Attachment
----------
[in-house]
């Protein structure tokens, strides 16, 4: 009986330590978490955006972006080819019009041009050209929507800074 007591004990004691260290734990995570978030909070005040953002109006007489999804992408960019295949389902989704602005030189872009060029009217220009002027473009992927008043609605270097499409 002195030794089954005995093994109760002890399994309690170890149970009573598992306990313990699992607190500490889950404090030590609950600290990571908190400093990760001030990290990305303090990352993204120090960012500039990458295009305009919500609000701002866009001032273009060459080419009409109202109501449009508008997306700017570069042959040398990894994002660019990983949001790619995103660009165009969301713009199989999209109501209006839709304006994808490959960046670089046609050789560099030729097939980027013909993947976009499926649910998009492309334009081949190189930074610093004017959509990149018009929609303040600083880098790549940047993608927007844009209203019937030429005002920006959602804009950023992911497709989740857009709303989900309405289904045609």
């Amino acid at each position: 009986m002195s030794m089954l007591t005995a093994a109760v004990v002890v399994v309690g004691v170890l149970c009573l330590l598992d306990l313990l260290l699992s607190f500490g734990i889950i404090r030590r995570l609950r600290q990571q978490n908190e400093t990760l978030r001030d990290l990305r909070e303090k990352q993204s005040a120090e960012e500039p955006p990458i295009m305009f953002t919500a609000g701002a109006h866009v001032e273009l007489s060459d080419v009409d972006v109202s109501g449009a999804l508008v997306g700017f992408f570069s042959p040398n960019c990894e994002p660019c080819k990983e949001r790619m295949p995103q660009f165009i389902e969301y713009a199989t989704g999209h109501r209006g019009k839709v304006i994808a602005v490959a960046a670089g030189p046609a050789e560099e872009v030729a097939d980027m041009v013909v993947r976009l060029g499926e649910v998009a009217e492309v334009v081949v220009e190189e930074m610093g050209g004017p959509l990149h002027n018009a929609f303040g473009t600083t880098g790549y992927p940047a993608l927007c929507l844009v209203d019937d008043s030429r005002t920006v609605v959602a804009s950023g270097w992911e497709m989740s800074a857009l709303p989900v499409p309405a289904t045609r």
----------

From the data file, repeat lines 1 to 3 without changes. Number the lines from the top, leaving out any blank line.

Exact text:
[in-house]
């Protein structure tokens, strides 16, 4: 009986330590978490955006972006080819019009041009050209929507800074 007591004990004691260290734990995570978030909070005040953002109006007489999804992408960019295949389902989704602005030189872009060029009217220009002027473009992927008043609605270097499409 002195030794089954005995093994109760002890399994309690170890149970009573598992306990313990699992607190500490889950404090030590609950600290990571908190400093990760001030990290990305303090990352993204120090960012500039990458295009305009919500609000701002866009001032273009060459080419009409109202109501449009508008997306700017570069042959040398990894994002660019990983949001790619995103660009165009969301713009199989999209109501209006839709304006994808490959960046670089046609050789560099030729097939980027013909993947976009499926649910998009492309334009081949190189930074610093004017959509990149018009929609303040600083880098790549940047993608927007844009209203019937030429005002920006959602804009950023992911497709989740857009709303989900309405289904045609």
């Amino acid at each position: 009986m002195s030794m089954l007591t005995a093994a109760v004990v002890v399994v309690g004691v170890l149970c009573l330590l598992d306990l313990l260290l699992s607190f500490g734990i889950i404090r030590r995570l609950r600290q990571q978490n908190e400093t990760l978030r001030d990290l990305r909070e303090k990352q993204s005040a120090e960012e500039p955006p990458i295009m305009f953002t919500a609000g701002a109006h866009v001032e273009l007489s060459d080419v009409d972006v109202s109501g449009a999804l508008v997306g700017f992408f570069s042959p040398n960019c990894e994002p660019c080819k990983e949001r790619m295949p995103q660009f165009i389902e969301y713009a199989t989704g999209h109501r209006g019009k839709v304006i994808a602005v490959a960046a670089g030189p046609a050789e560099e872009v030729a097939d980027m041009v013909v993947r976009l060029g499926e649910v998009a009217e492309v334009v081949v220009e190189e930074m610093g050209g004017p959509l990149h002027n018009a929609f303040g473009t600083t880098g790549y992927p940047a993608l927007c929507l844009v209203d019937d008043s030429r005002t920006v609605v959602a804009s950023g270097w992911e497709m989740s800074a857009l709303p989900v499409p309405a289904t045609r």